When Dr. Frankenstein and his friend take an evening turn in the boat, Lake Geneva is placid.  Not a breath of wind could be seen anywhere across the entire lake.


appease: other reading

The category/label called OTHER READING indicates sentences that use the key word to explain or describe reading that you have done outside of our course material.  You may use an outside book (or magazine, etc.) that you are currently reading, or one you have read in the past.  Or, if you want, you may use reading you are doing for another course.


sample post:

In the opening scenes of Hamlet, Claudius, the newly crowned king of Denmark, is trying to appease his nephew, Prince Hamlet.  The prince obviously resents his uncle’s quick coronation, now that Hamlet’s father has been murdered.  Claudius worries that young Hamlet suspects him of the murder.  The sooner he can appease the young man, the more secure will be his own power.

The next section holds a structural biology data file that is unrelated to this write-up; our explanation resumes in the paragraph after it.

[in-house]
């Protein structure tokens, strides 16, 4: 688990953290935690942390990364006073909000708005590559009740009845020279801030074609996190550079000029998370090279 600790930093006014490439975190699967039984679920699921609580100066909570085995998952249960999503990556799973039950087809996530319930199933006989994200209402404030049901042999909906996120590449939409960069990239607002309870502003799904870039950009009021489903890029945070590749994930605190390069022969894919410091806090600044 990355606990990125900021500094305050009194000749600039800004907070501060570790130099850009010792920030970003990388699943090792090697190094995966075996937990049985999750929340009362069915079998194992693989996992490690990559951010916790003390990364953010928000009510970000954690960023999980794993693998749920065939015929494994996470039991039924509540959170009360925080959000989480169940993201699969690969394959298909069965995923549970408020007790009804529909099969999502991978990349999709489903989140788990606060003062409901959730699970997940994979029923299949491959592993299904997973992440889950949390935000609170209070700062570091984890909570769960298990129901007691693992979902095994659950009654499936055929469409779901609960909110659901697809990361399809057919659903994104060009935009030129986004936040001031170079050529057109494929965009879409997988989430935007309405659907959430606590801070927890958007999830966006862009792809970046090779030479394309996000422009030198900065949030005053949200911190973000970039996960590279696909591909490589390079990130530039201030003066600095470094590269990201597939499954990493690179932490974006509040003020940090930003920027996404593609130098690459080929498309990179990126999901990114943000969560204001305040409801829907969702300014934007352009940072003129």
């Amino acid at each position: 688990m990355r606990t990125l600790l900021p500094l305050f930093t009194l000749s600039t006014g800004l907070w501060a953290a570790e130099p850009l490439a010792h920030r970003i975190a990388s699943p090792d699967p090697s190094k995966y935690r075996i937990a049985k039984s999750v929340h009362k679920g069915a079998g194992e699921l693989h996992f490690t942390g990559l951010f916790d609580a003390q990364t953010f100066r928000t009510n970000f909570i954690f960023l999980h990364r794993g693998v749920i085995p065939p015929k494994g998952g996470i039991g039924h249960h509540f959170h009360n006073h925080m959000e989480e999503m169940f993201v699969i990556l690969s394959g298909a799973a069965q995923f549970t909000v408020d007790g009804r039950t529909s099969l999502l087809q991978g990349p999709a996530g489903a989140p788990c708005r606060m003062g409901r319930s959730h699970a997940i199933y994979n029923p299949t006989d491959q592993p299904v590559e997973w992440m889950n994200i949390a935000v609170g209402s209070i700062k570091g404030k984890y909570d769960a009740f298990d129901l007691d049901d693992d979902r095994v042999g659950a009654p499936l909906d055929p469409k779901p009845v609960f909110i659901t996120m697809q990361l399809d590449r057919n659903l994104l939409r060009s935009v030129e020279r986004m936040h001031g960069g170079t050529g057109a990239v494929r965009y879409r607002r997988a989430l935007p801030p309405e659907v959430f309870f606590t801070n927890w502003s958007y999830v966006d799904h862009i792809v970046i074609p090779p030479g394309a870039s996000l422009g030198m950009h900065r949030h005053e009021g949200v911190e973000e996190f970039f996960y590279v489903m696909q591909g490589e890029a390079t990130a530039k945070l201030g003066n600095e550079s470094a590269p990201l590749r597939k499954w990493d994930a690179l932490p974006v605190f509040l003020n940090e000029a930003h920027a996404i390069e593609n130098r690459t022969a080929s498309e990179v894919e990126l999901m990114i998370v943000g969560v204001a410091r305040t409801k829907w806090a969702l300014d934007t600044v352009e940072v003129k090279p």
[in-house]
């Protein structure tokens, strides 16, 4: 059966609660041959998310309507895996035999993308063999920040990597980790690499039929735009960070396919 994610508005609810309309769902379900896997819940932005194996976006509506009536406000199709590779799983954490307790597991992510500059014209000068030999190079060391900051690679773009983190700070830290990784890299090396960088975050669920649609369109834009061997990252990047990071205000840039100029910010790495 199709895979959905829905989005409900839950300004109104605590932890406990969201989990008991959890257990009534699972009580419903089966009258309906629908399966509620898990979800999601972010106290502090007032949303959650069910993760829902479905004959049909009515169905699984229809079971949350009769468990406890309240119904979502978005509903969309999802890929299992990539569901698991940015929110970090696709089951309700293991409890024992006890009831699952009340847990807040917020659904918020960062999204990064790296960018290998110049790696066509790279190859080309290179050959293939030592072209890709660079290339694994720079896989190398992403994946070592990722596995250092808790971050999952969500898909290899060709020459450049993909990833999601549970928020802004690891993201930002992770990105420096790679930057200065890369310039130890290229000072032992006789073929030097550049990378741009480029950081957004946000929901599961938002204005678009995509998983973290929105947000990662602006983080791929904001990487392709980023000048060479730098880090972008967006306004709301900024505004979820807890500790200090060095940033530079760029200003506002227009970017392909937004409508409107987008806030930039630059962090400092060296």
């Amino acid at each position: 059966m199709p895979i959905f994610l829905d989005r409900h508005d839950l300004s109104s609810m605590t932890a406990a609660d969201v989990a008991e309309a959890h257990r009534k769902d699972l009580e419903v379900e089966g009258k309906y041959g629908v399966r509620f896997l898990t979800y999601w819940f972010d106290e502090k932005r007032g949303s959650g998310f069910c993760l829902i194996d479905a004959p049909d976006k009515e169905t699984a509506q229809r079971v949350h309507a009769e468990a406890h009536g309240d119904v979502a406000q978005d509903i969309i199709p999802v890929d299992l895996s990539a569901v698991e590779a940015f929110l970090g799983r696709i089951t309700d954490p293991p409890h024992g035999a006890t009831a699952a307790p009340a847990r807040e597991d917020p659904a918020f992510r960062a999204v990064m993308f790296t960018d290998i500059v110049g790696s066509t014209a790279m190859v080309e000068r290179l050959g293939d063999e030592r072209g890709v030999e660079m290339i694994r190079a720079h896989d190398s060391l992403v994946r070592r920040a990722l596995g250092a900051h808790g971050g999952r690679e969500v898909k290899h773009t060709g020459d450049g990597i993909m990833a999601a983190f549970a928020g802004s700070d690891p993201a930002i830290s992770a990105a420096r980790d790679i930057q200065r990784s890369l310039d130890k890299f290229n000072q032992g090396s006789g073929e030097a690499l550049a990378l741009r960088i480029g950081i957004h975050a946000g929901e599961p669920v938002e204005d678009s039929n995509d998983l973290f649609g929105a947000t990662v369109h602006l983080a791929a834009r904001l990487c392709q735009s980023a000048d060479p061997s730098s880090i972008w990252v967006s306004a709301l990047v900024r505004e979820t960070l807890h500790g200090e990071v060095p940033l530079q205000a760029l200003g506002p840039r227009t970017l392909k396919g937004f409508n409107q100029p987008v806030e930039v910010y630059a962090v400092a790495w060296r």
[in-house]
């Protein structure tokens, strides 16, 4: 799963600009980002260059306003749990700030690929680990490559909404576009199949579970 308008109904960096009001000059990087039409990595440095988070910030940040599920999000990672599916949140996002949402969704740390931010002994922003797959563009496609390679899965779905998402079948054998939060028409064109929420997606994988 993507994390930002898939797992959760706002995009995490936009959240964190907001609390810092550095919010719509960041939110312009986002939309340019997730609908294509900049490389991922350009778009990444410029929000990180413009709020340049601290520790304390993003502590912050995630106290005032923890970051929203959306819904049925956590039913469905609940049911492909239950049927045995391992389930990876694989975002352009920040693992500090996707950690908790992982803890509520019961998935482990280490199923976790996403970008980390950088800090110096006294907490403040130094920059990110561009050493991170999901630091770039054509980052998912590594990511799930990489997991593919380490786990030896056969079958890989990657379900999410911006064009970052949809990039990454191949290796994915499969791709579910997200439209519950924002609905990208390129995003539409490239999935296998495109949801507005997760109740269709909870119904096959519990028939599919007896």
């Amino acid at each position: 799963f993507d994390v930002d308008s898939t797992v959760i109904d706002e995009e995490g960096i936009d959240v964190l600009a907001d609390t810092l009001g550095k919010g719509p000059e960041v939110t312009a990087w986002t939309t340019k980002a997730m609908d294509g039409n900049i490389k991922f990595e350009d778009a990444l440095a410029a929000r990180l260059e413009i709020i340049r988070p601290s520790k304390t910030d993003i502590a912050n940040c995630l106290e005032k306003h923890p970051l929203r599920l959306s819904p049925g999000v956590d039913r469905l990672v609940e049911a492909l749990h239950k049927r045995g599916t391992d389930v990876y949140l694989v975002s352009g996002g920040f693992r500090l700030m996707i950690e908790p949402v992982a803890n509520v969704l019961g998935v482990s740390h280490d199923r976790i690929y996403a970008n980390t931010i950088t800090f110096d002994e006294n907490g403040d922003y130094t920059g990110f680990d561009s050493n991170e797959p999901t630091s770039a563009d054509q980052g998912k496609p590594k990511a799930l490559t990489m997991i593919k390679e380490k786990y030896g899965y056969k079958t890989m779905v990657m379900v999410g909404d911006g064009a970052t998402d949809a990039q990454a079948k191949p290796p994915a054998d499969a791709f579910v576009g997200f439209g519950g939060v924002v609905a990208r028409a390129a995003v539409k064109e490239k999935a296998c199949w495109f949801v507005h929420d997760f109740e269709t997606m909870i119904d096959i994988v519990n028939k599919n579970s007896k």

Mary Shelley and her contemporaries were enamored of the elements in nature.  For example, her husband wrote a poem called “Ode to the West Wind.”  William Wordsworth wrote about daffodils.  Mary Shelley’s novel Frankenstein describes precipitous cliffs. While she was enamored of such forces in nature, Shelley was also frightened by them, which made the forces even more beautiful.  People of the time had a word for this kind of terrible beauty; they called it sublime.


Robert Walton, the first character to appear in Mary Shelley’s gothic novel, Frankenstein, writes letters to his sister, Margaret.  In those letters, he describes how deeply he desires amity.  When he rescues a man from the frozen waters, he sees that he may finally gain the friend he has so long wished for.